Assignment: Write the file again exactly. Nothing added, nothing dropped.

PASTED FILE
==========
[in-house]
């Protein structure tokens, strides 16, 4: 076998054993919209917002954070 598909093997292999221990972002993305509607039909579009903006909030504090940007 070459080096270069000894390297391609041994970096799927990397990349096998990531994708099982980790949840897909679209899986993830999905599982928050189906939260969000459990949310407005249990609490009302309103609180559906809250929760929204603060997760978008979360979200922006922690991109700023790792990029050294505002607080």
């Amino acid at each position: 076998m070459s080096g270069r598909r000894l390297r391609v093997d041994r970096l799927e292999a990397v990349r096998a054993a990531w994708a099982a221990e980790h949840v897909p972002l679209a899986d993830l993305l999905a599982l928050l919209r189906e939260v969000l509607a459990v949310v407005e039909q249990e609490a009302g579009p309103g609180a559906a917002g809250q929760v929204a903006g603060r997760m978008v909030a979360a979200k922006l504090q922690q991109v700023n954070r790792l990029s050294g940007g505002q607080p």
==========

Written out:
[in-house]
């Protein structure tokens, strides 16, 4: 076998054993919209917002954070 598909093997292999221990972002993305509607039909579009903006909030504090940007 070459080096270069000894390297391609041994970096799927990397990349096998990531994708099982980790949840897909679209899986993830999905599982928050189906939260969000459990949310407005249990609490009302309103609180559906809250929760929204603060997760978008979360979200922006922690991109700023790792990029050294505002607080």
């Amino acid at each position: 076998m070459s080096g270069r598909r000894l390297r391609v093997d041994r970096l799927e292999a990397v990349r096998a054993a990531w994708a099982a221990e980790h949840v897909p972002l679209a899986d993830l993305l999905a599982l928050l919209r189906e939260v969000l509607a459990v949310v407005e039909q249990e609490a009302g579009p309103g609180a559906a917002g809250q929760v929204a903006g603060r997760m978008v909030a979360a979200k922006l504090q922690q991109v700023n954070r790792l990029s050294g940007g505002q607080p």